Early after surgery, you may loose inches and pounds quite rapidly. Sooner or later, however, your rate of weight loss will slow down, or seem to stop. This is almost never a cause of concern, just a normal physical process. Your body has had a major change in its function. There is no reason to expect it to adjust to this change immediately!
Anyone who has attended support groups will tell you that plateaus are inevitable and should be taken in stride. Plateaus are not a sign that all your weight loss has stopped or that you will now begin to gain weight.
If a plateau continues more than a few weeks, it might be wise to look at the following:
- What are you eating? Check your nutritional program. Are you following your plan carefully? Have you maintained your caloric intake at a weight loss level? Are you careful to eat a nutritionally balanced diet?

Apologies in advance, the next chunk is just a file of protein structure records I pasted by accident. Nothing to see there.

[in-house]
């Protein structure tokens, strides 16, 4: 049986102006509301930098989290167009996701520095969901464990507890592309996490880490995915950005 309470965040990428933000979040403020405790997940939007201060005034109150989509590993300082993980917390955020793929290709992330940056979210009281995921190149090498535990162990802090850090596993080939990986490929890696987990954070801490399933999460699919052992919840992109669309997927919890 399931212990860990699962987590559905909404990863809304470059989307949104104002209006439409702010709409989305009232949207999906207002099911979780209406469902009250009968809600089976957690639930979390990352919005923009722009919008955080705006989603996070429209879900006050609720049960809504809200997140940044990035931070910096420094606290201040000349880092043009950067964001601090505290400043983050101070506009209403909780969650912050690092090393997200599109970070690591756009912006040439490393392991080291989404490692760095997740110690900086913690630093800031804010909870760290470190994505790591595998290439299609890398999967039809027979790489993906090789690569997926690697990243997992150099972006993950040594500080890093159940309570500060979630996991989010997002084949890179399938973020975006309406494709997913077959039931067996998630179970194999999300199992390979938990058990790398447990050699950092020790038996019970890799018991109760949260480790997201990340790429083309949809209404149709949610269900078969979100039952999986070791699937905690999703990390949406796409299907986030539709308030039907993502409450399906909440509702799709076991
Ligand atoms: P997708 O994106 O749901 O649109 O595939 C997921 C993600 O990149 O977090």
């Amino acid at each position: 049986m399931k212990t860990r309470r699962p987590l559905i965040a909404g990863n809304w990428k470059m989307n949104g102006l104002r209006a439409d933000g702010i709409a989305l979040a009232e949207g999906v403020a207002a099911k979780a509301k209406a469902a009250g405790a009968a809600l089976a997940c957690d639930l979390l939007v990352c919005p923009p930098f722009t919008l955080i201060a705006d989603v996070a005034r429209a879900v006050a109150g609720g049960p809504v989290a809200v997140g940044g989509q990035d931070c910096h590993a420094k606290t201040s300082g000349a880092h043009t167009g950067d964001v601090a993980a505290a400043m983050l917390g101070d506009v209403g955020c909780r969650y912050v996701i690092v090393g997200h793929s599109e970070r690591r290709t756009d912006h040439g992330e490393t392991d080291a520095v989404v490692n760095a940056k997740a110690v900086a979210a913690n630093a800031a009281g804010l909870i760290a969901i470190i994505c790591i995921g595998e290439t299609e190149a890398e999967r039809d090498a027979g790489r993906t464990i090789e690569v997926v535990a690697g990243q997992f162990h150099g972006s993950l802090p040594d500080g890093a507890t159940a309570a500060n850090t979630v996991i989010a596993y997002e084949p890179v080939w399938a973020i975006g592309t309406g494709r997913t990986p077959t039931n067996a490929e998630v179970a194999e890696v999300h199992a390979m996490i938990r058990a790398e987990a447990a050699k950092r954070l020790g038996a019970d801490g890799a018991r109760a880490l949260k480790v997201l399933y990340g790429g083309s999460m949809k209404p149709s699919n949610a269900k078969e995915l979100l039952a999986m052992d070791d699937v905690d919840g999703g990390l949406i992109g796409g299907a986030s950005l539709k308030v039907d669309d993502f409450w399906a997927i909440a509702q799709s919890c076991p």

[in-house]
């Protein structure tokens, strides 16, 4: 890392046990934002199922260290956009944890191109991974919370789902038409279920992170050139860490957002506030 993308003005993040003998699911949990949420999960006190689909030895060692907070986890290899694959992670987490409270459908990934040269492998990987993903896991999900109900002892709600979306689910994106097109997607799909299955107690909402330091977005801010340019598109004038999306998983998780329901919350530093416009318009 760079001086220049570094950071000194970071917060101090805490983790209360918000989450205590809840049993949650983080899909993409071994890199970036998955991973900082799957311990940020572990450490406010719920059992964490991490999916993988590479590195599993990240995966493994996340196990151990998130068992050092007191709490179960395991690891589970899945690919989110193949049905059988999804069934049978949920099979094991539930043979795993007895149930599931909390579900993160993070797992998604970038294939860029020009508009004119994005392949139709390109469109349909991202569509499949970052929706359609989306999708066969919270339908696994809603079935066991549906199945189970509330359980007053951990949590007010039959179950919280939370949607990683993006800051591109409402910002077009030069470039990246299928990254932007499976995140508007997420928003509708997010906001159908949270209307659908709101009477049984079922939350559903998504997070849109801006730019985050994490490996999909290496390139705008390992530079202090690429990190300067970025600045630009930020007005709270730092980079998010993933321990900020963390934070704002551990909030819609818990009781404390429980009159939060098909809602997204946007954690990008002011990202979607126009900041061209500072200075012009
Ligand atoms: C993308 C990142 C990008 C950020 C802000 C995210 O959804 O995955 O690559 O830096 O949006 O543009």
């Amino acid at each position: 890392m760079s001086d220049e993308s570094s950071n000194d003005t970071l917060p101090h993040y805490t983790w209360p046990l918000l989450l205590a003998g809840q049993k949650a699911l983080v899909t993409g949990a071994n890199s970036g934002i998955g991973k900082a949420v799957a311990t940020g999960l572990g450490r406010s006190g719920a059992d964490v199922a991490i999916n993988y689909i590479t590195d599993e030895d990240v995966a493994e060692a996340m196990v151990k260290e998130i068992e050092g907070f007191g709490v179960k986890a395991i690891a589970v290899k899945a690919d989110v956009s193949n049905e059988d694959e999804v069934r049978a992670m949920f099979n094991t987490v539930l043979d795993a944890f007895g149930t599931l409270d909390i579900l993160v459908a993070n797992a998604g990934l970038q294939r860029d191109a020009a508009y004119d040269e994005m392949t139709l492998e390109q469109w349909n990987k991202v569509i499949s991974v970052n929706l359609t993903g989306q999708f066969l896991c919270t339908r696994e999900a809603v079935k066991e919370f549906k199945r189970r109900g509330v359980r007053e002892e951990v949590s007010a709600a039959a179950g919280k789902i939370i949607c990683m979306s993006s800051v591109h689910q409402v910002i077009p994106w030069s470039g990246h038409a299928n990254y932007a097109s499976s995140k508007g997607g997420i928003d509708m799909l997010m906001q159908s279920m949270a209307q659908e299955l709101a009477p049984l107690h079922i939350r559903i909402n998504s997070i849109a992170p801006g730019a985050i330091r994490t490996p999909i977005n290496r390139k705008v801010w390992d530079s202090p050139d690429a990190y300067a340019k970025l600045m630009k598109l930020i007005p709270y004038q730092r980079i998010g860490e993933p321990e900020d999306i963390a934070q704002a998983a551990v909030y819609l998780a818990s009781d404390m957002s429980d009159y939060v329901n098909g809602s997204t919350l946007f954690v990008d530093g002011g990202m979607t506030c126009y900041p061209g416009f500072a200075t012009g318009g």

- How much are you moving? Check your exercise program and activity level. Are you being consistent with your increased activity and the exercise you are doing? If you have decreased your exercise, your body may be slowing its fat-burning function.
- How much is new muscle? Have you added muscle-building exercises to your program? You may have built enough heavier muscle to offset some of your loss of the lighter fat.
- Do you need to change your intake/output balance? You may temporarily need to decrease your caloric intake and/or increase your exercise output to start losing again. Check with your physician or dietitian for recommendations about using this method to halt your plateau.
Most people, even competitive athletes, think about factors affecting their weight on a regular basis. This is normal and OK.
If you’ve reached your goal weight, these considerations will then keep you on the plateau. If you are still on the weight loss phase of your program, and have hit a plateau, it may be wise to consult with your physician or support team members about how to implement some of these strategies. Most of the time you will be surprised at how easy it is to overcome your plateau.